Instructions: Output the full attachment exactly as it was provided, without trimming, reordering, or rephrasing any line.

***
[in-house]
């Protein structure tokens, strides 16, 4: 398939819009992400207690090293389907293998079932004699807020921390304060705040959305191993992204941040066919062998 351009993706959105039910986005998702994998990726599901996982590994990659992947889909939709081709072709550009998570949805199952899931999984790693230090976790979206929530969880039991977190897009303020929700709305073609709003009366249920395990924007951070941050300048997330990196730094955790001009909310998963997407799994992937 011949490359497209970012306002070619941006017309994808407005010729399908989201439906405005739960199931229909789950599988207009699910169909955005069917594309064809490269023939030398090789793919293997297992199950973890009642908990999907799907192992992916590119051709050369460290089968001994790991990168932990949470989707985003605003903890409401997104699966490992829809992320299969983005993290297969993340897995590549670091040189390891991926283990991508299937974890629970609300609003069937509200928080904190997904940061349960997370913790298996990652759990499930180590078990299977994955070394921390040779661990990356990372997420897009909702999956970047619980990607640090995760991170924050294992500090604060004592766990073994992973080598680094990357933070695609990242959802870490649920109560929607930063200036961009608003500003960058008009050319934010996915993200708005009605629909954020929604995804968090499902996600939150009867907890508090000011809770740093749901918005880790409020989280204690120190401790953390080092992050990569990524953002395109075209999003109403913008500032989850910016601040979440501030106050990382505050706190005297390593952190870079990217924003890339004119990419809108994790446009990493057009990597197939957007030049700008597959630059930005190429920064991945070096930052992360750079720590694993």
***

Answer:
[in-house]
């Protein structure tokens, strides 16, 4: 398939819009992400207690090293389907293998079932004699807020921390304060705040959305191993992204941040066919062998 351009993706959105039910986005998702994998990726599901996982590994990659992947889909939709081709072709550009998570949805199952899931999984790693230090976790979206929530969880039991977190897009303020929700709305073609709003009366249920395990924007951070941050300048997330990196730094955790001009909310998963997407799994992937 011949490359497209970012306002070619941006017309994808407005010729399908989201439906405005739960199931229909789950599988207009699910169909955005069917594309064809490269023939030398090789793919293997297992199950973890009642908990999907799907192992992916590119051709050369460290089968001994790991990168932990949470989707985003605003903890409401997104699966490992829809992320299969983005993290297969993340897995590549670091040189390891991926283990991508299937974890629970609300609003069937509200928080904190997904940061349960997370913790298996990652759990499930180590078990299977994955070394921390040779661990990356990372997420897009909702999956970047619980990607640090995760991170924050294992500090604060004592766990073994992973080598680094990357933070695609990242959802870490649920109560929607930063200036961009608003500003960058008009050319934010996915993200708005009605629909954020929604995804968090499902996600939150009867907890508090000011809770740093749901918005880790409020989280204690120190401790953390080092992050990569990524953002395109075209999003109403913008500032989850910016601040979440501030106050990382505050706190005297390593952190870079990217924003890339004119990419809108994790446009990493057009990597197939957007030049700008597959630059930005190429920064991945070096930052992360750079720590694993």